A working procedure for Biomass boiler…
11th February 2014
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The incident, which occurred in the early hours of the morning, was attended by three appliances from Crownhill. The fire alarms had been falsely triggered by a Carbon Monoxide (CO) release from the wood chip biomass stored on the site to fuel the buildings boiler. Following the incident, Ashley spoke to the General Manager of the facility and made a suggestion that Red One might be able to help prevent the problem from happening again.

Chris Thain, Director of Red One Limited visited the site with Mark Shaddick from the Training Academy Access and Rescue School and together they carried out an evaluation of the problem.

Chris explained: “Biomass boilers are growing in popularity as they are efficient, durable, clean and easy to use. They can provide an environmentally friendlier and cheaper alternative to oil and gas fuelled systems. The problem here appeared to be that the biomass was stored in an underground bunker (a confined space) which had been fitted with gas detectors. These detectors had been linked to the facility’s fire alarm system.

Chris went on to explain: “When biomass gets wet, it has the potential to release Carbon Monoxide gas. In order to vent the confined space, the wood chip must be dug out from the bunker - which is about 15 feet underground - it is then replaced with clean dry woodchip.

“Our first suggestion was to disconnect the gas alarm from the fire alarm system, so that gas detection became a standalone system. The facility then required a working procedure for the confined space to deal with any future gas detection incidents that they could present to the NHS. After a full evaluation a working methodology was proposed by Red One, which was accepted by the client. We now have the pleasure of working with the facility on a contracted ‘stand-by’ response basis.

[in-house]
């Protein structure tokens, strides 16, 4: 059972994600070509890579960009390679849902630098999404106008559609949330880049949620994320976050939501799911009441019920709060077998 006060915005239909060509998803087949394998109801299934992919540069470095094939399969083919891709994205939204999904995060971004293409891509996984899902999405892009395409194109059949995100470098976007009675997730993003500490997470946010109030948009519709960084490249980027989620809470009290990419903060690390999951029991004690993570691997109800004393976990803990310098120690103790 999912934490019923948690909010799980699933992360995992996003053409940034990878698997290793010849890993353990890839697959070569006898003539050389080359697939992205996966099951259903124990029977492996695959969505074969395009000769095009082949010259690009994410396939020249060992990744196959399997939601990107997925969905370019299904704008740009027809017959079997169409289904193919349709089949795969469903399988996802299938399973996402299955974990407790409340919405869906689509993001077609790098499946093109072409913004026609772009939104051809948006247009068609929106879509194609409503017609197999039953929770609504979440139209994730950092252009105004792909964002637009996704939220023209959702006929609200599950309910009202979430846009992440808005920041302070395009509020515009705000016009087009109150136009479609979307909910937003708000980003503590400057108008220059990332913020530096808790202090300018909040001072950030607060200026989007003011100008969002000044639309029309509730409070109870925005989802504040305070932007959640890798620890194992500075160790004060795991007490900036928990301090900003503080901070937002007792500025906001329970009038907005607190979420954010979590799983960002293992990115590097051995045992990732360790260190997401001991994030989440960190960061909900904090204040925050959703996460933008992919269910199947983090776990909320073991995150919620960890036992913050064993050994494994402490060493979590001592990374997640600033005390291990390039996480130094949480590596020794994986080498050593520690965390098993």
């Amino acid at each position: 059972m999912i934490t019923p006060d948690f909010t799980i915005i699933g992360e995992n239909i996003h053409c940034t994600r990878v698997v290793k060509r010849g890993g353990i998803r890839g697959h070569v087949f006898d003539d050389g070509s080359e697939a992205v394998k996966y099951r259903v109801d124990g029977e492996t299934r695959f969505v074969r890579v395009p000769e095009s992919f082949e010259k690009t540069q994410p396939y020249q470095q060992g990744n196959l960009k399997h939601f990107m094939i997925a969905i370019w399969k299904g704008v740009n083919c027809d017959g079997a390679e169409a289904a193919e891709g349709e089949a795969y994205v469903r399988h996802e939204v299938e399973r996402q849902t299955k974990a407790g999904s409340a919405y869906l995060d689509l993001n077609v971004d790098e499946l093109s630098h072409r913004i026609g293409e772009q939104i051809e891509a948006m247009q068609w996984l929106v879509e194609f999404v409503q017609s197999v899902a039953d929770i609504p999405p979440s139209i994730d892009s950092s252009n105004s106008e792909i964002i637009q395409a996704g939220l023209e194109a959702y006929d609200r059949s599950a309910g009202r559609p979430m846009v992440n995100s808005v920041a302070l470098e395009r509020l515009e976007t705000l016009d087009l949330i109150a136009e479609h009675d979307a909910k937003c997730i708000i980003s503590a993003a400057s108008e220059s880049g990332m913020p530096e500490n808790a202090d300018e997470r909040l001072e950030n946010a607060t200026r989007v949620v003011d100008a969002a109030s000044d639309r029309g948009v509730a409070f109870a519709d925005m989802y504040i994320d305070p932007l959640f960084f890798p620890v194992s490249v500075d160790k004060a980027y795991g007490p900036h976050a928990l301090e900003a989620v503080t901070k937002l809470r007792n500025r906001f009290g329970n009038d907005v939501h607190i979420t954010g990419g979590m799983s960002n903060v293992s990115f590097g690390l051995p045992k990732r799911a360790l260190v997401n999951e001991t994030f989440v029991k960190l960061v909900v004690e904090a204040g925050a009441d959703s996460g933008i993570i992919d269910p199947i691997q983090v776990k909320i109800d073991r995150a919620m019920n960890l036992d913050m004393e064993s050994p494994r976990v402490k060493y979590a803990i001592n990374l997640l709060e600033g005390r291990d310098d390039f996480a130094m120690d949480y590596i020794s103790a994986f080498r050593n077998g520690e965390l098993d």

“In the future, if the CO alarm sounds, no one from the facility would be allowed access into the confined space of the bunker. As the space can only be accessed by key, there is no immediate danger to anyone. The facility will then call Red One and within 24 hours we provide a specially trained access and rescue team to open and safely vent the bunker.

“While digging out the wet wood chip, there is also the potential for the release of additional CO in to the space, hence the reason for the ‘stand by’ team to monitor the gas levels during the removal. If we find a build-up of gas, we would stop any work, vent the space and provide a ‘stand by’ rescue capability until the space is once again safe to work within.”

Red One also now provides an annual inspection and familiarisation visit to the facility. The solution saves the Service money as well as generating commercial income for Red One, an elegant outcome for all concerned. 

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Dave B

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